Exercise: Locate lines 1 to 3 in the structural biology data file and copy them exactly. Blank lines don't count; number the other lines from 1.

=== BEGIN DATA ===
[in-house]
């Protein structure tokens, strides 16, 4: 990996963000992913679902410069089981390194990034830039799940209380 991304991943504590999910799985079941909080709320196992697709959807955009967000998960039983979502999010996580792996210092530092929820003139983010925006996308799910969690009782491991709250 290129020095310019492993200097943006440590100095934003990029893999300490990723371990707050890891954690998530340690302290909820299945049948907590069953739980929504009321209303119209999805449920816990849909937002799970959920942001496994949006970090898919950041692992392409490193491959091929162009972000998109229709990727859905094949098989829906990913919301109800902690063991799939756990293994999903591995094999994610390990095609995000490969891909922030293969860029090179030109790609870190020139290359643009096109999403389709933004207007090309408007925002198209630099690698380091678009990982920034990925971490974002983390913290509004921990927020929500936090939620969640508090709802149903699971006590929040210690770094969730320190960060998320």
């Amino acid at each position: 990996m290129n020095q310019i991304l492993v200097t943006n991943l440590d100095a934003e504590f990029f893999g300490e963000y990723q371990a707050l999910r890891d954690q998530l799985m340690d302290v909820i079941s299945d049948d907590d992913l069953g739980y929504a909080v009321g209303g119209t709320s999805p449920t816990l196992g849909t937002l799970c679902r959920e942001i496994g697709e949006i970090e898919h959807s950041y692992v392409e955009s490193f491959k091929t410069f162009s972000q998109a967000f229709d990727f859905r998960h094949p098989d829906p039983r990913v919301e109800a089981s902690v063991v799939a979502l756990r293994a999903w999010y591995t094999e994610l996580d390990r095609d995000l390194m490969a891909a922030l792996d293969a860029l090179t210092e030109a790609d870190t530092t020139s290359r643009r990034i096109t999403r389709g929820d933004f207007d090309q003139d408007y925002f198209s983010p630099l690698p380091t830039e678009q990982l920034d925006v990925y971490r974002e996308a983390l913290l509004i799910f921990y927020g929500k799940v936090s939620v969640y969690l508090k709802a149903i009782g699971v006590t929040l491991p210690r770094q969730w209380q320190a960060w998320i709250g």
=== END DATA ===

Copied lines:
[in-house]
């Protein structure tokens, strides 16, 4: 990996963000992913679902410069089981390194990034830039799940209380 991304991943504590999910799985079941909080709320196992697709959807955009967000998960039983979502999010996580792996210092530092929820003139983010925006996308799910969690009782491991709250 290129020095310019492993200097943006440590100095934003990029893999300490990723371990707050890891954690998530340690302290909820299945049948907590069953739980929504009321209303119209999805449920816990849909937002799970959920942001496994949006970090898919950041692992392409490193491959091929162009972000998109229709990727859905094949098989829906990913919301109800902690063991799939756990293994999903591995094999994610390990095609995000490969891909922030293969860029090179030109790609870190020139290359643009096109999403389709933004207007090309408007925002198209630099690698380091678009990982920034990925971490974002983390913290509004921990927020929500936090939620969640508090709802149903699971006590929040210690770094969730320190960060998320």
């Amino acid at each position: 990996m290129n020095q310019i991304l492993v200097t943006n991943l440590d100095a934003e504590f990029f893999g300490e963000y990723q371990a707050l999910r890891d954690q998530l799985m340690d302290v909820i079941s299945d049948d907590d992913l069953g739980y929504a909080v009321g209303g119209t709320s999805p449920t816990l196992g849909t937002l799970c679902r959920e942001i496994g697709e949006i970090e898919h959807s950041y692992v392409e955009s490193f491959k091929t410069f162009s972000q998109a967000f229709d990727f859905r998960h094949p098989d829906p039983r990913v919301e109800a089981s902690v063991v799939a979502l756990r293994a999903w999010y591995t094999e994610l996580d390990r095609d995000l390194m490969a891909a922030l792996d293969a860029l090179t210092e030109a790609d870190t530092t020139s290359r643009r990034i096109t999403r389709g929820d933004f207007d090309q003139d408007y925002f198209s983010p630099l690698p380091t830039e678009q990982l920034d925006v990925y971490r974002e996308a983390l913290l509004i799910f921990y927020g929500k799940v936090s939620v969640y969690l508090k709802a149903i009782g699971v006590t929040l491991p210690r770094q969730w209380q320190a960060w998320i709250g």